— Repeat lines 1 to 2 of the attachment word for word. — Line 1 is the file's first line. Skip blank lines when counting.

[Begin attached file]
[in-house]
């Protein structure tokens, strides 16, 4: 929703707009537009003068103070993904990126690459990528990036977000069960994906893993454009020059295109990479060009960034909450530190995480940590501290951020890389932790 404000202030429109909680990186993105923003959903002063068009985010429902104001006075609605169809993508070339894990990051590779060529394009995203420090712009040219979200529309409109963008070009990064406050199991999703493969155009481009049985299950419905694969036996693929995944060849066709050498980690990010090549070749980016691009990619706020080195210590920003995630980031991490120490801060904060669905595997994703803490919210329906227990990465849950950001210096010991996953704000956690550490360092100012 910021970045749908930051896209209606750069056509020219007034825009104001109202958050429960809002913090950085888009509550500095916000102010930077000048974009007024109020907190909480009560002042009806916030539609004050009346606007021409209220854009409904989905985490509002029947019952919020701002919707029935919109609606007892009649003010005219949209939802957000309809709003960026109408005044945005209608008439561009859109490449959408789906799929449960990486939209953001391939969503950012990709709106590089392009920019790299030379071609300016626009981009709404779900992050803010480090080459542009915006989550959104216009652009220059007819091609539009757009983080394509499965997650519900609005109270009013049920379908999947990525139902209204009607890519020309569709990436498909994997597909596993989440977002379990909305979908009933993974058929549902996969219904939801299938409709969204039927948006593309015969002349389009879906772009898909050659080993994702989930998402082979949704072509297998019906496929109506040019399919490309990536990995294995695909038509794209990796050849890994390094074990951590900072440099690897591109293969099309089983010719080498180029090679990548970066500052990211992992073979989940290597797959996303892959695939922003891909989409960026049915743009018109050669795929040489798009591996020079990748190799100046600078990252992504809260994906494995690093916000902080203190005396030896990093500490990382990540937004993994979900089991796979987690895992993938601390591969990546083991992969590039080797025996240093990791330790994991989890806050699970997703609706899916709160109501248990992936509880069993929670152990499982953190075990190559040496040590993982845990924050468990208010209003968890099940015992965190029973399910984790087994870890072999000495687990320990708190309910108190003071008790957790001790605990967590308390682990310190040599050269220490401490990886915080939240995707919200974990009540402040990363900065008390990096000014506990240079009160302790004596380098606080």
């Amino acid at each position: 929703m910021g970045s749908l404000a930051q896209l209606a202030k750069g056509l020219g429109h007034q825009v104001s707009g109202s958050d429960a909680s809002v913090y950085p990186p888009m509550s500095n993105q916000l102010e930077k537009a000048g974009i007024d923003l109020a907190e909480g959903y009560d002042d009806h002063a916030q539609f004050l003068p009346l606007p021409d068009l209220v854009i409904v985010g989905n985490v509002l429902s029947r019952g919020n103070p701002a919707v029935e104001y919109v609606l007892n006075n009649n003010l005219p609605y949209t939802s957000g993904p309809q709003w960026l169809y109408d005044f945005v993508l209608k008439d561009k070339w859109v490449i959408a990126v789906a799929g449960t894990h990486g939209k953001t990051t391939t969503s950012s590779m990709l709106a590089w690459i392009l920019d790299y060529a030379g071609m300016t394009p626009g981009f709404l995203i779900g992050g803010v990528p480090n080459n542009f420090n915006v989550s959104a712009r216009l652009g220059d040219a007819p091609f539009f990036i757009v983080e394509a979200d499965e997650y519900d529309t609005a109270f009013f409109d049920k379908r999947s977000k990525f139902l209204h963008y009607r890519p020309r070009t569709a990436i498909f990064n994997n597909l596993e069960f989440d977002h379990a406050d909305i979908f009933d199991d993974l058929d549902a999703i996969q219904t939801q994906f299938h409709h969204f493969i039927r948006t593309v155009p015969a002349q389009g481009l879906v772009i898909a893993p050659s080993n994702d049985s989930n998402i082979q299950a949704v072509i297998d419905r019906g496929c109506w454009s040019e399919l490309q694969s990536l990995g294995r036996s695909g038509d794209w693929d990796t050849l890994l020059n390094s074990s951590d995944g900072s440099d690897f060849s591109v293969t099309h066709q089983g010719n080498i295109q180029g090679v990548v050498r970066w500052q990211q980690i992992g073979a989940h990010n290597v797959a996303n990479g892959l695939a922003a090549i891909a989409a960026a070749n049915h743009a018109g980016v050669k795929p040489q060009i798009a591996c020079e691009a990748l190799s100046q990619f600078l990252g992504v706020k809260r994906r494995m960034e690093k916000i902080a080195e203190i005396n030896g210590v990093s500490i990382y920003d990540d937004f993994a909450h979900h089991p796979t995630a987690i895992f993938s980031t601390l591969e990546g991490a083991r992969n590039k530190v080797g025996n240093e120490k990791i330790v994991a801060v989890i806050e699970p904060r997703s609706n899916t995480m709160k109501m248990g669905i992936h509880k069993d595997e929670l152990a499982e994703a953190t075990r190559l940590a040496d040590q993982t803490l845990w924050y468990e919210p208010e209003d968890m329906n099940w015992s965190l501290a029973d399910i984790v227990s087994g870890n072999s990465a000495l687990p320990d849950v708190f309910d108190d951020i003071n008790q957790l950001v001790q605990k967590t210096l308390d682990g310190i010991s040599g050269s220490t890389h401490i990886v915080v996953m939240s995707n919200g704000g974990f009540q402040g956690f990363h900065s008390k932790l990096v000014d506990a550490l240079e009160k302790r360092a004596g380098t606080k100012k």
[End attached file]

[in-house]
């Protein structure tokens, strides 16, 4: 929703707009537009003068103070993904990126690459990528990036977000069960994906893993454009020059295109990479060009960034909450530190995480940590501290951020890389932790 404000202030429109909680990186993105923003959903002063068009985010429902104001006075609605169809993508070339894990990051590779060529394009995203420090712009040219979200529309409109963008070009990064406050199991999703493969155009481009049985299950419905694969036996693929995944060849066709050498980690990010090549070749980016691009990619706020080195210590920003995630980031991490120490801060904060669905595997994703803490919210329906227990990465849950950001210096010991996953704000956690550490360092100012 910021970045749908930051896209209606750069056509020219007034825009104001109202958050429960809002913090950085888009509550500095916000102010930077000048974009007024109020907190909480009560002042009806916030539609004050009346606007021409209220854009409904989905985490509002029947019952919020701002919707029935919109609606007892009649003010005219949209939802957000309809709003960026109408005044945005209608008439561009859109490449959408789906799929449960990486939209953001391939969503950012990709709106590089392009920019790299030379071609300016626009981009709404779900992050803010480090080459542009915006989550959104216009652009220059007819091609539009757009983080394509499965997650519900609005109270009013049920379908999947990525139902209204009607890519020309569709990436498909994997597909596993989440977002379990909305979908009933993974058929549902996969219904939801299938409709969204039927948006593309015969002349389009879906772009898909050659080993994702989930998402082979949704072509297998019906496929109506040019399919490309990536990995294995695909038509794209990796050849890994390094074990951590900072440099690897591109293969099309089983010719080498180029090679990548970066500052990211992992073979989940290597797959996303892959695939922003891909989409960026049915743009018109050669795929040489798009591996020079990748190799100046600078990252992504809260994906494995690093916000902080203190005396030896990093500490990382990540937004993994979900089991796979987690895992993938601390591969990546083991992969590039080797025996240093990791330790994991989890806050699970997703609706899916709160109501248990992936509880069993929670152990499982953190075990190559040496040590993982845990924050468990208010209003968890099940015992965190029973399910984790087994870890072999000495687990320990708190309910108190003071008790957790001790605990967590308390682990310190040599050269220490401490990886915080939240995707919200974990009540402040990363900065008390990096000014506990240079009160302790004596380098606080």